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Discussion Starter · #1 ·
I am a new beekeeper this Spring and started with a package on 5/13/14. My hive is an 8 frame all mediums. I started with 2 medium boxes and 8 frames of wax foundation in each. As of 5/22, frames 3 - 6 are very active in both boxes with the bottom box a little ahead of the top box.
My original intention is to have a foundationless hive, but I chickened out and started out with foundation. So this is my plan for next week...I will add a 3rd box right in between the two boxes. I will take frame 3 from my two boxes (if there is no brood in them) and put them in the #4 and 6 positions in the new "foundationless" box and replace them with foundationless frames. Are you confused yet? :) If you are following my logic, does this sound like a good idea? Or should I just plunk a whole box of foundationless in the middle of my two existing boxes and keep it simple? My hive is level side to side.
Thanks for the wonderful help and advise I get from all of you!
Jipsy
 

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A better idea would be to start putting foundationless frames one at a time in between capped frames of brood. The bees will initially build a lot of drone comb. Do not take it out but move it on the outside edge of the brood cluster and when the bees think they have enough drone comb, they will stop building it and go back to worker cells. Do this until all the frames in the bottom box are drawn and continue the process on up til your brood nest is all foundationless. If you want foundationless extraction frames, all I can say is have fun. Plunking a whole box of foundationless in between supers when I wanted to produce some comb honey resulted in a tangled mess of wax and honey and brood only fit for crush and strain. If you are going foundationless, just be aware that you are going to have to be in there often making sure the bees are coloring inside the lines.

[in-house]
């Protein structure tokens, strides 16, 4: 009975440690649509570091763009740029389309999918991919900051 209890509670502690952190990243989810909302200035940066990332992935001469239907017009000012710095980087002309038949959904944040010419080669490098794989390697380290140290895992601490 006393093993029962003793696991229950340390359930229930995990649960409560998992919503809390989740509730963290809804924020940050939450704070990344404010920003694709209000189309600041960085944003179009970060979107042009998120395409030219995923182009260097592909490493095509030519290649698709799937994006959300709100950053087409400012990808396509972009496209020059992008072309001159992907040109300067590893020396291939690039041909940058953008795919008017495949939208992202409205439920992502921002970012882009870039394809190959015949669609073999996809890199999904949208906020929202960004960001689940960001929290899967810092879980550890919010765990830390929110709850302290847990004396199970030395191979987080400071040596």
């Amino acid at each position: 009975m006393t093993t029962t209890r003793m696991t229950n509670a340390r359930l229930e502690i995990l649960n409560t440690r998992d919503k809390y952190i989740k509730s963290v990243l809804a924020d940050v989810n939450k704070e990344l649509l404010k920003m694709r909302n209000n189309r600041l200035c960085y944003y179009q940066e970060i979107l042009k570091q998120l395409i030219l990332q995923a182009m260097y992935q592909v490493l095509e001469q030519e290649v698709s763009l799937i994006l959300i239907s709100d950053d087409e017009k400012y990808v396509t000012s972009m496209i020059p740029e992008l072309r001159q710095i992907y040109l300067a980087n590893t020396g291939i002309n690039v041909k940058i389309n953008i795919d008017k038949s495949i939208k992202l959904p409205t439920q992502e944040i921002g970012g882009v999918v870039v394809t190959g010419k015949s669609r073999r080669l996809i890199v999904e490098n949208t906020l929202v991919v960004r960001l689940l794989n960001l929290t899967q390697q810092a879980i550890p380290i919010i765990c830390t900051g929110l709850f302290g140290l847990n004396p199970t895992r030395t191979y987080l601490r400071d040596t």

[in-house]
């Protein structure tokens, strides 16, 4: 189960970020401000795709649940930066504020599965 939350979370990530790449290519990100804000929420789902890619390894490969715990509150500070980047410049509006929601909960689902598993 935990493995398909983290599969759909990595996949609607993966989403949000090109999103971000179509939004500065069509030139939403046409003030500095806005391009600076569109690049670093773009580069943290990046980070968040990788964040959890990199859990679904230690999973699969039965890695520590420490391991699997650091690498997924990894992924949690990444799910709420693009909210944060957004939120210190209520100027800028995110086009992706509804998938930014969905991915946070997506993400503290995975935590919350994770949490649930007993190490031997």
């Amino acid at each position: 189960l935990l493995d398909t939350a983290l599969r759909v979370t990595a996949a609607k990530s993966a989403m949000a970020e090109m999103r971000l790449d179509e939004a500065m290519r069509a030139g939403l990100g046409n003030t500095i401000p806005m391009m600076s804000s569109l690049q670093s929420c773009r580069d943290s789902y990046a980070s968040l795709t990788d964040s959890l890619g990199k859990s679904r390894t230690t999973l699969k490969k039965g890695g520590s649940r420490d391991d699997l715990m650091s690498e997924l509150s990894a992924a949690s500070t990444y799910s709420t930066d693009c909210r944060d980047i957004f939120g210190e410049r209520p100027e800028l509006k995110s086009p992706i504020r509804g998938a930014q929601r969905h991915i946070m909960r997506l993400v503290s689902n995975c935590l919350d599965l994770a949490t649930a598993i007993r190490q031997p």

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Discussion Starter · #3 ·
Thanks for the advice. If I have any honey to harvest, I plan on crush and strain. But for now, I need to give them another box to expand their brood nest. So if I put in a box of foundationless, how often is often enough to check on them to make sure they are "coloring between the lines"?
 

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I agree with Vance G. I would phase in the foundationless into your existing boxes. You can pull out the frames that have little or no action and put the foundationless frames next to frames where there are a lot of bees. Keep the frames tight together, which will reduce cross-drawing of comb between frames. As Vance hinted the bees don't always "color between the lines". :)

Phil
 
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